Breach

The shallows of our lives flicker with danger and bursts of quivering light.

We work and work to rise from the deep, shake water from our wings,

congregate and take flight.

Strange Names

“What’s in a name?” Shakespeare penned this question in Romeo and Juliet, and Rodney Dangerfield used it for one of his earliest comedy bits. No matter how strange or ordinary your name might be, it’s good to keep a sense of humor about it. Believe me, I know. I have a strange name. One of those names that inspires folks to think such thoughts as “boy, his parents must have had some really good drugs” or, in current English vernacular, “seriously?” Or, if texting, “wtf!”

My strange name is River Curls, and I’ve witnessed every conceivable reaction a person could have to it, from drunk islanders to urban hipsters, from eight-fingered redneck shop teachers to nonplussed X-generationers whose names are even weirder than mine, thanks to their hippied-out parents (i.e. Freedom, Rainbow, or Freekus Polikus).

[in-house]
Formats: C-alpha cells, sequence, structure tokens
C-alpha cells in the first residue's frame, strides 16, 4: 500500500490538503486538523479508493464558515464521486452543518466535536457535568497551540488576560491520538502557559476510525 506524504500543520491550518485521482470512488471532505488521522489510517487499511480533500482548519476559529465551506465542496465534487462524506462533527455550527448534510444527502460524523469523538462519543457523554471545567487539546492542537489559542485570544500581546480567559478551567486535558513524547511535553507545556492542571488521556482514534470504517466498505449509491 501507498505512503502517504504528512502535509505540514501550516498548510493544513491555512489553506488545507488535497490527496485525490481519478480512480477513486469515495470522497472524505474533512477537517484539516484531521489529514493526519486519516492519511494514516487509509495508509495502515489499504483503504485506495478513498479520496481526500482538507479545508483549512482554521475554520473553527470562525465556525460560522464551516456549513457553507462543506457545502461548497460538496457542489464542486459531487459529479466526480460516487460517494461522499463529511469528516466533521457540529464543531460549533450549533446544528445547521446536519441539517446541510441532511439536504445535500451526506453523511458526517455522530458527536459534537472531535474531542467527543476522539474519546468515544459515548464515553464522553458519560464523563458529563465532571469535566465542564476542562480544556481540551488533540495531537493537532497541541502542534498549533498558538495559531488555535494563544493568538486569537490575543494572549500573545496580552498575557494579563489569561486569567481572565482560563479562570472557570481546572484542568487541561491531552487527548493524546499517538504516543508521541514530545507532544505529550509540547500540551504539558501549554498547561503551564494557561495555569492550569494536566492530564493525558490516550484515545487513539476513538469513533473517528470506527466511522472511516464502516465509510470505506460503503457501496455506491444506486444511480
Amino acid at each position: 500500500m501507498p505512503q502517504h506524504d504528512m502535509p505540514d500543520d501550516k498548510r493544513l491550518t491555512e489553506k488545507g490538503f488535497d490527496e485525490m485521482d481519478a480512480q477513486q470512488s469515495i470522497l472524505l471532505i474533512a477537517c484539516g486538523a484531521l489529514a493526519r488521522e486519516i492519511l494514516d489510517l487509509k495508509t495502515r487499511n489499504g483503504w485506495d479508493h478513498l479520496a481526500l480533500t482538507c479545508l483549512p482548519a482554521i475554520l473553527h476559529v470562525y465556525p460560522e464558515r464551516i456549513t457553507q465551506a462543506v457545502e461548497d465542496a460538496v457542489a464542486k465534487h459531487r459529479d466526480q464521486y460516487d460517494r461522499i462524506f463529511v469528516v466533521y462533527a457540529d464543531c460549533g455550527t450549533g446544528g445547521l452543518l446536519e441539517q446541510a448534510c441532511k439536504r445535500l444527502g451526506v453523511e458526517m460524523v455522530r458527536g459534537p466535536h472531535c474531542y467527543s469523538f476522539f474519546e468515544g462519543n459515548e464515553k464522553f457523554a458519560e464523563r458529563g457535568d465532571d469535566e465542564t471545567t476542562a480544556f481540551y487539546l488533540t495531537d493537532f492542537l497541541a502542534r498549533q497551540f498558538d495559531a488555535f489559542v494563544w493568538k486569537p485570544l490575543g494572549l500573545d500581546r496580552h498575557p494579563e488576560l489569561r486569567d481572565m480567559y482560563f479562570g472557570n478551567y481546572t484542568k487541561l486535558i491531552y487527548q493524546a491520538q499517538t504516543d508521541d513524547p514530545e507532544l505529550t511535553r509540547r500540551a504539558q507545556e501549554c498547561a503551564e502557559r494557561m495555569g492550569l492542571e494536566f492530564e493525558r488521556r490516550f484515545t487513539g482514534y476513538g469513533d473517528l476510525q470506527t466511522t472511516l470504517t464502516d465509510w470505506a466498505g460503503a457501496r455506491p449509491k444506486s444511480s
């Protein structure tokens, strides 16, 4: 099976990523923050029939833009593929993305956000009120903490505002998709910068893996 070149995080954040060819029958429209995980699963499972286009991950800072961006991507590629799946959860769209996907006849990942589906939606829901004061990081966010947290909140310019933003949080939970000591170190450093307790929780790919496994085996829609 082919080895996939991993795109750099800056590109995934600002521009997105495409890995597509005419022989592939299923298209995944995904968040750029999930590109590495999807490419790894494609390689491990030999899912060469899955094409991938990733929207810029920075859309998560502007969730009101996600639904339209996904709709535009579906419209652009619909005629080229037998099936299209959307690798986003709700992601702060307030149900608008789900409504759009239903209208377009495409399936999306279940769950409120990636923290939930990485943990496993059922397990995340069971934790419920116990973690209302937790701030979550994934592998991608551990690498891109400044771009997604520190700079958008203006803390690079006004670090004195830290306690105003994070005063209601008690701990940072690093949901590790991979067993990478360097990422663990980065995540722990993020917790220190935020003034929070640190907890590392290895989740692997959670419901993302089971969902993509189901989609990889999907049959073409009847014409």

In grade school there were the chuckles during roll call, and the rejection from certain groups based on “name-weirdness”: the everyday cruel behavior we all possess and sometimes demonstrate early on. This caused me to begin my development of two things at once – a thick skin, and a profound hatred of anything that drew attention to names: name tags, roll calls, chalkboard lists. If any of the other kids despised their names, they were no match for me. I felt singled out by the wide gap my name drew between me and all the Johns, Jeffs, Adams and Rogers.

High school was no gift either. My name prevented any and all hope of fitting in, being thought of as normal, or, way more importantly, being cool. Though I likely would have excelled in sports, I veered away from them so I wouldn’t ever again have to hear a coach misspeak my name as they always seemed to do (“get back in there, Rivers!”) or use my last name while reprimanding me with the zest of a drill sergeant (“Goddamnit, Curls!”) I retreated more and more into books, movies, and music. With one really close friend, I discovered how to comfortably exist beyond the margins of every defined social group. Together we bonded with our English Lit teacher, diving into poetry, Shakespeare, and creative writing.